ARLINGTON, VA — June 12, 2008 — The Food Marketing Institute (FMI) will co-sponsor the Import Safety Summit on July 9, 2008 in Washington, DC with 11 other trade groups representing various industries who will discuss public-private partnerships for enhancing import safety.

     Secretary of Health and Human Services Michael Leavitt and industry trade group executives will meet to exchange ideas and discuss import safety best practices that will benefit consumers. Featured speakers will include Andrew C. von Eschenbach, MD, Commissioner of the Food and Drug Administration, Tim Hammonds, president and CEO of FMI and Steven Smith, president and CEO of K-VA-T Food Stores, Inc. and FMI board chairman.

“Consumers expect the food industry to do all they can to ensure the safety of their food,” said Hammonds. “We take this responsibility seriously and actively seek new ways to enhance the safety of our food supply, which requires aggressive support from food wholesalers, retailers, government and other industries.”

“We are pleased to be a part of this important discussion to explore ways to improve the safety of imported products,” said Jill Hollingsworth, group vice president of food safety at FMI.

     The summit agenda will include panel discussions about:

  • The importance of maintaining a high level of assurance in the safety of products.

  • The critical role of auditing and certification programs.

  • The legal and regulatory safety and security requirements of imported products.

  • The challenges of overseeing food safety in a diverse and global marketplace.

  • The role of standards and conformity assessment in allowing manufacturers, retailers and consumers to have confidence in products.

FMI’s U.S. Grocery Shopper Trends 2008 survey found that 88 percent of shoppers are either very or somewhat comfortable with the safety of food grown or produced in the United States, compared with only 45 percent for foreign foods.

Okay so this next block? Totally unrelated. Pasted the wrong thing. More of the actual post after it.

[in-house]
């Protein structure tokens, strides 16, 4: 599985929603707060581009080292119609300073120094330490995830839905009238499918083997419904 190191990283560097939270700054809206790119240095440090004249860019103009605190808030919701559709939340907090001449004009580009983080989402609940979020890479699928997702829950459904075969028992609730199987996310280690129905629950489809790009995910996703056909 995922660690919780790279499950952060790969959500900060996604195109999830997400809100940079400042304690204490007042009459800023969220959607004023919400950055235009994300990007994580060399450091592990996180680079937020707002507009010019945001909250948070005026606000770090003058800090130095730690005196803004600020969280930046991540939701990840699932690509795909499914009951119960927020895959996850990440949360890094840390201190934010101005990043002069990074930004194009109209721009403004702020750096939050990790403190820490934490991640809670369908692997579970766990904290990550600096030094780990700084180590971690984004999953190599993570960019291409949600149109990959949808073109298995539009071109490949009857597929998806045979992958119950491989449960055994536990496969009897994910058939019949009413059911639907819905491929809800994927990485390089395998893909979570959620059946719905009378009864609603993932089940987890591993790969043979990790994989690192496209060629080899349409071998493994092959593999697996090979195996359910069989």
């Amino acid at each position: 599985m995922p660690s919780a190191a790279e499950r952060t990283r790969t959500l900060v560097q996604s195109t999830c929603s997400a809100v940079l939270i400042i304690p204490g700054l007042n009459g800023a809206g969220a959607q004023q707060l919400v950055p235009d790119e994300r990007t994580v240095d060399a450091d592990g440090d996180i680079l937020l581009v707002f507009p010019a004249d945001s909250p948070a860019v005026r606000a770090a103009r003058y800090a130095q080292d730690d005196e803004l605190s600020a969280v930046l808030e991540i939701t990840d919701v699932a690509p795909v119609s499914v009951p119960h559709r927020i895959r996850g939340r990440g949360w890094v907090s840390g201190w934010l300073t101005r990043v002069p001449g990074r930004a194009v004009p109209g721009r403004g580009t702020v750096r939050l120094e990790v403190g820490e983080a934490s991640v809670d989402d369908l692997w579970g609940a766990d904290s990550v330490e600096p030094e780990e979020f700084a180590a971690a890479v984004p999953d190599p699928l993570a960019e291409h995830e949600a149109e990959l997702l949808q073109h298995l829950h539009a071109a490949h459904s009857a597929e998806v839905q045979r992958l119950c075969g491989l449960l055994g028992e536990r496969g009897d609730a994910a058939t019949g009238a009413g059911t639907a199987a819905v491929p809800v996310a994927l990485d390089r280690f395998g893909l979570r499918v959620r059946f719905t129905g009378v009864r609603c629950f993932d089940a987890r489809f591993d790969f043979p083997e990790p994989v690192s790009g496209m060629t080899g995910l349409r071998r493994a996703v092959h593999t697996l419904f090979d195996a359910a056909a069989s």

The industry’s strong commitment to food safety — demonstrated by increased sanitation controls, independent auditing and certification programs and other proactive measures can help improve the confidence of many shoppers.

FMI introduced the Safe Quality Food (SQF) program in 2003. Retailers and wholesalers now have an independent means to evaluate and verify the food safety management systems used by their suppliers. It is a science-based auditing and certification program that can be used by all suppliers, from the smallest farm to the largest manufacturing plant. The SQF certification program is one of only five programs in the world that has received recognition from the Global Food Safety Initiative, an organization run by a group of international food industry stakeholders. SQF encompasses food safety standards, training, auditing, and certification that allows a supplier to verify that food has been produced, processed, prepared and handled in accord with all regulatory requirements along with the most rigorous international standards. It has been implemented by over 5000 companies operating around the world.

Additional co-sponsors of the summit are the American National Standards Institute, Biotechnology Industry Organization, Consumer Health Products Association, Grocery Manufacturers Association, Healthcare Distribution Management Association, National Fisheries Institute, National Restaurant Association, Pharmaceutical Research and Manufacturers of America, Retail Industry Leaders Association and Toy Industry Association.